Dear Pakistan, you remain the only country outside of sub-Saharan Africa to be ranked in the bottom 10 countries in the world for overall progress towards the measureable Education for All (EFA) goals. Yes, this was revealed in the findings of UNESCO's 12th Education for All Global Monitoring report.
The report also says that despite an economic growth rate of 4.1%, expenditure on education was 2.5%. This rate has been said to be one of the "lowest in the world". Furthermore, Pakistan, you have the second highest number of out-of-school children in the world.
If this were not enough, the gap between the richest and the poorest is widening. In 2014 in Balochistan province, only 33% of grade 5 students could read a story in Urdu, Sindhi or Pashto, whereas, in the wealthier province of Punjab, 63% could do so. In Balochistan, only 24% of fifth-graders could do a division exercise, compared with 50% in Punjab.
Discrimination against women
"I was 18 when I got married. I wanted to become a doctor," says Sara. Her parents had other ideas. " Saying 'no' to my marriage was not an option, but shattering my dreams was an option everyone else had," she adds. She was promised by her husband and in-laws that she would be allowed to study further but then she fell pregnant. "I had to make a choice between studying and taking care of my health and the health of my child. As a result, I decided to wait until the baby was born." Being a 22-year-old and a mother of two today, Sara shared that she stopped dreaming about becoming a doctor after she had her first born. "I may not have completed my studies because my parents forced me into marriage, but I will certainly let my daughter study as much as she wants to," she pledges.
"According to the report, positive attitudes towards female education have fallen from 77% in 2001 to just 48% in 2012."
According to the report, it is girls (57% of the 5 million out-of-school children) that face the biggest struggle to get the education they need in Pakistan. It further says that positive attitudes towards female education have fallen from 77% in 2001 to just 48% in 2012 and barriers such as child marriage or a lack of female toilets prevent many from going to school.
For Kate Redman, Communications and Advocacy Specialist (EFA Global Monitoring Report, UNESCO), girls face cultural barriers to education that will not be overcome unless gender equality is addressed in all avenues of life. Redman was of the view that girls' role in households, as well as their positions in the world of work and politics, need to be brought up to date so that parents prioritise their daughters' education. "Child marriage, for instance, often followed by early pregnancies, are a clear obstacle to girls both accessing and staying in school until the end," she asserts. According to her, many countries have taken pro-active steps to address these issues. "Morocco constructed huge amounts of schools in remote areas in order to take away the barrier of distance to girls going to school. India built lots of latrines in order to help make the school environment more conducive to girls' needs."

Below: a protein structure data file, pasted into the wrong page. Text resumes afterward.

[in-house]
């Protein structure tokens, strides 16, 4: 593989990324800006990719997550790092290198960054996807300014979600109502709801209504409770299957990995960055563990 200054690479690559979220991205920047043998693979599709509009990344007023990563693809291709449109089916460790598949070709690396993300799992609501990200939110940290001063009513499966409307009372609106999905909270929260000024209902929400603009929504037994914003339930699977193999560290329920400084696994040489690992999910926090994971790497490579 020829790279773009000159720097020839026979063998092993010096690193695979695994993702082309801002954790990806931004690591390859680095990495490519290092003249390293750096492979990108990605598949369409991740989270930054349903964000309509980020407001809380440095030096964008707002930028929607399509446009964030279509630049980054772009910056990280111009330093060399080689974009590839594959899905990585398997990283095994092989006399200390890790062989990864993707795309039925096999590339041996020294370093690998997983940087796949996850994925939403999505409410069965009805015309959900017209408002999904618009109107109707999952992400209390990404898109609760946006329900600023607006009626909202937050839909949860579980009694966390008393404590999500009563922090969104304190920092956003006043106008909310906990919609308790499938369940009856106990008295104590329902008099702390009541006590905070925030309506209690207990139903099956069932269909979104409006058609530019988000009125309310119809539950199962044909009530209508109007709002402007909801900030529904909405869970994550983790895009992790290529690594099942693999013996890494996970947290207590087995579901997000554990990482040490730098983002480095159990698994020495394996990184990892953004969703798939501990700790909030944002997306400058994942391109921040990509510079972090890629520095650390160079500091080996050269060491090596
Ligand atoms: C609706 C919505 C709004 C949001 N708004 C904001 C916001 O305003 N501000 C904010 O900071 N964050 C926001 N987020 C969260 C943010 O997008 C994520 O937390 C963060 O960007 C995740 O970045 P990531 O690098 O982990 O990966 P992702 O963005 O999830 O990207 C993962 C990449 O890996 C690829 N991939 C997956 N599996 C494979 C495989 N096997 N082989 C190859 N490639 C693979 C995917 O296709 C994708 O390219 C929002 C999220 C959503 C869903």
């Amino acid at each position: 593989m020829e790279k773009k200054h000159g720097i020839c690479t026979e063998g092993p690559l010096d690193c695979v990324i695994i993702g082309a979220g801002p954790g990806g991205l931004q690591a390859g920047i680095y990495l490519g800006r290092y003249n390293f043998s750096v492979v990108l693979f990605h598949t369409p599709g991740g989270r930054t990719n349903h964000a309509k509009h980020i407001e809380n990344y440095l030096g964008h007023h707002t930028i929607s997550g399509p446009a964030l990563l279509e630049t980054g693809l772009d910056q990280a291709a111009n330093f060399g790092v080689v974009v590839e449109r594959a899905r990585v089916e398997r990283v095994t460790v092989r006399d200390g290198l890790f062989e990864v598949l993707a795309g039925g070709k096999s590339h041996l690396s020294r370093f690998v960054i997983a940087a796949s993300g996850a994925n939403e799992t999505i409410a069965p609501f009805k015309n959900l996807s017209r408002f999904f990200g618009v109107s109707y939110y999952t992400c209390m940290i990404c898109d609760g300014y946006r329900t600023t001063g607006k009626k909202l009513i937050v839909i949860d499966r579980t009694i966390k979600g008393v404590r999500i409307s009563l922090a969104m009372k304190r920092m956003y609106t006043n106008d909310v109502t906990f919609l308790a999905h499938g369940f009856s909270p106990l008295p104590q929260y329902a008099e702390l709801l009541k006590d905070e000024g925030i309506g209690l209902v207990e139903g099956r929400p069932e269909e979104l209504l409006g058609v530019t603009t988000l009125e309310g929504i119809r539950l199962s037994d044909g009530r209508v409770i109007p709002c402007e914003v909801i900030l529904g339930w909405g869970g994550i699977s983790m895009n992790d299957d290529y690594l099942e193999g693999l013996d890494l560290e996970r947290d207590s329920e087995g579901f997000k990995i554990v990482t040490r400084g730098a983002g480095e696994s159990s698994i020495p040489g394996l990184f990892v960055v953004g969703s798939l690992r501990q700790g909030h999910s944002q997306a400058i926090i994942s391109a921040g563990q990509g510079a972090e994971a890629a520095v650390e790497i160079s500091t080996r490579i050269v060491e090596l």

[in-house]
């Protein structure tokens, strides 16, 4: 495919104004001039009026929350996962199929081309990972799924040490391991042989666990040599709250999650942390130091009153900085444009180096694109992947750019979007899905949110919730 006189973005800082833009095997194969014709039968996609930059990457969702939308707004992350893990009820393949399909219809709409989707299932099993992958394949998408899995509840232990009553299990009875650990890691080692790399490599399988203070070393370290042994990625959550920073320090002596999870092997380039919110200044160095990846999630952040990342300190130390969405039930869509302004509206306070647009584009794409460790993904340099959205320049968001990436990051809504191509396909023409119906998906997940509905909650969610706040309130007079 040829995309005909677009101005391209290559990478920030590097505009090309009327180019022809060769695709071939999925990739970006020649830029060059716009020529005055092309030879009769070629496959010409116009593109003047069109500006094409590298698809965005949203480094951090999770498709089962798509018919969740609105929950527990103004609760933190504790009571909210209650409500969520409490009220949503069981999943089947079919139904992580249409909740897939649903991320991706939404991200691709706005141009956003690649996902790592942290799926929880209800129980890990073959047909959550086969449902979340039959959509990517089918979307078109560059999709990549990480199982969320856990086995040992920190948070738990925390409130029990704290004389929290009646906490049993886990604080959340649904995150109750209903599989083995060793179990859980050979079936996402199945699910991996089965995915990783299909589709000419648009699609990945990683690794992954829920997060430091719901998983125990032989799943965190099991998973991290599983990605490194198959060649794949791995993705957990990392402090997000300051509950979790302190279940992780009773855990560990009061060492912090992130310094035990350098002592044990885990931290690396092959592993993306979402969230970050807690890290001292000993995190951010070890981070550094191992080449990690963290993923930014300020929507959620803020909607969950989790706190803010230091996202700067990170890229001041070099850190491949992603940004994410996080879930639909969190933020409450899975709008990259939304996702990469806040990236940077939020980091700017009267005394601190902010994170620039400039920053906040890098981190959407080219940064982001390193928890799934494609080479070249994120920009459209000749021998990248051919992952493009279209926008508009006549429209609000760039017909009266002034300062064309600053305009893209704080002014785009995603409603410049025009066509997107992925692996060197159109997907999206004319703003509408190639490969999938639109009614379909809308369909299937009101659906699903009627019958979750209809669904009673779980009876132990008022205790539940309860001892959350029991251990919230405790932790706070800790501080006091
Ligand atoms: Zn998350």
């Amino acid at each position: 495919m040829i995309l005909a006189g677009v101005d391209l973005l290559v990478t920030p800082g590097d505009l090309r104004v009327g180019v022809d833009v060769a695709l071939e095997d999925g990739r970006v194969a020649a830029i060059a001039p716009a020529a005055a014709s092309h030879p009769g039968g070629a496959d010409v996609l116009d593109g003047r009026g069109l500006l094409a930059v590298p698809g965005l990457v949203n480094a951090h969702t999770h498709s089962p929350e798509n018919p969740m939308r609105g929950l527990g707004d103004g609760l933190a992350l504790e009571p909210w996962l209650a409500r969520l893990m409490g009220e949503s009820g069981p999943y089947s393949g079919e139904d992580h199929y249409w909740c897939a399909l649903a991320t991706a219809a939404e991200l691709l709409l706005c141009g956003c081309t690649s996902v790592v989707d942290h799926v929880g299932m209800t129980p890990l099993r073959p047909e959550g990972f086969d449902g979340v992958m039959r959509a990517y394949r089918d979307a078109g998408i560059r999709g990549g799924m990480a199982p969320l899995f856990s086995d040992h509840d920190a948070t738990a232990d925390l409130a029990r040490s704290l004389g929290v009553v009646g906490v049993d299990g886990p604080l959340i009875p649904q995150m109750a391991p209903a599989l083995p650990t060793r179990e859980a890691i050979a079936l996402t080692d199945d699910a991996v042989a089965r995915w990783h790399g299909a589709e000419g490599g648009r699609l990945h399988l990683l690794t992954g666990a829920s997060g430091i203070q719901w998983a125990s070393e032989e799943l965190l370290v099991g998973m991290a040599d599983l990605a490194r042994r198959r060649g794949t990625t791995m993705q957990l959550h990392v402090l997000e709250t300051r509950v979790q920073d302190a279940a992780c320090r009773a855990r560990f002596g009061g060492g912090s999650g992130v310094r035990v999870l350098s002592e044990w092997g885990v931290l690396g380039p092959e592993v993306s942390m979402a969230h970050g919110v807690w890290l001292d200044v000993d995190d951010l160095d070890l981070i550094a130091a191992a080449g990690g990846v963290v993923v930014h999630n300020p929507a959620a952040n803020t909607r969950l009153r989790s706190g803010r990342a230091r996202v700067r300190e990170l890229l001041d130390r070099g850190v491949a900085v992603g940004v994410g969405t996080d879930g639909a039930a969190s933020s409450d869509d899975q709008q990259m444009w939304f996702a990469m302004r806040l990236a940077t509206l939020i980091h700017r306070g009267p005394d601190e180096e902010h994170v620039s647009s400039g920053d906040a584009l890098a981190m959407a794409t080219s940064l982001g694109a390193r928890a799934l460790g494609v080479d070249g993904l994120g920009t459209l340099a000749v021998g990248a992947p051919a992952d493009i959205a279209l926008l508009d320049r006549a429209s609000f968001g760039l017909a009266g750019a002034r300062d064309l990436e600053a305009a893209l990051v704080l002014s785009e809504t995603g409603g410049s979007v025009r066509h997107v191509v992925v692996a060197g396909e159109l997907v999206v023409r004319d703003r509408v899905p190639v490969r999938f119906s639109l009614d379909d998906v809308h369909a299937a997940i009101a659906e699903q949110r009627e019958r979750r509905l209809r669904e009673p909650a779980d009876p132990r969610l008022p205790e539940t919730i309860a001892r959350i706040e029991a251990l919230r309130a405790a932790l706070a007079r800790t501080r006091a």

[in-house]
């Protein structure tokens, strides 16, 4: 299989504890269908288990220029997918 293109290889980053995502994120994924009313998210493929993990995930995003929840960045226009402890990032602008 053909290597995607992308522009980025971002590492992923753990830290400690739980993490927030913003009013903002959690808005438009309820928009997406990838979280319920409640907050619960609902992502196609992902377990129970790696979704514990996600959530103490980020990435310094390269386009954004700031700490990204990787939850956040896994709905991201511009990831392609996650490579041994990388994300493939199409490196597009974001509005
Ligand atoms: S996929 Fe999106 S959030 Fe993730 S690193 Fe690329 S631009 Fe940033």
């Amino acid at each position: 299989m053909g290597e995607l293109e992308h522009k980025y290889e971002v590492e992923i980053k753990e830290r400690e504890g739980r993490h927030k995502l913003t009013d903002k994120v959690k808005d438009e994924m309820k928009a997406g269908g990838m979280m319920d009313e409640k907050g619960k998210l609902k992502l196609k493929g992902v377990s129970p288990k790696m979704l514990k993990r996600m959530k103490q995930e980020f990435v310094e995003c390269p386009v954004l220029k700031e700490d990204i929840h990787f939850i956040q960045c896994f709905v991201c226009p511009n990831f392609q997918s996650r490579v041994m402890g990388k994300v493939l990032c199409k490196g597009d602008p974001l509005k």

The terrorism factor
Pakistan has sadly been a victim of terrorism for a very long time. And it has had an impact on education as well.
After the school attack on 16 December 2014 which left about 150 people dead, parents have been concerned about the safety of their children at schools. Although the government and security forces have taken steps to make schools safer, terrorism still remains a concern for Pakistanis.
"An educated population of Pakistanis can steer the country out of its problems... It will teach people - even those who live in tribal provinces -- new ways of thinking."
"There is no doubt that conflict of any form is a hindrance to progress in the education sector. Children need to feel safe going to school just as parents need to feel confident sending them there," says Redman. She also said that the report shows that a greater proportion of out-of-school children live in conflict-affected zones than in the year 2000. "Schools should never, ever, be used as military bases and should be protected from attack at all costs."
The way forward
No doubt, education is a fundamental human right and its access to all is necessary. An educated population of Pakistanis can, in the future, steer the country out of its problems. Education holds the key to ending problems ranging from terrorism to child marriage to discrimination against women to poverty and corruption. It will teach people - even those who live in tribal provinces -- new ways of thinking.
"If Pakistan does not address its out of school numbers, it will have little chance of achieving the new development goals being set this September to be achieved by 2030," says Redman.
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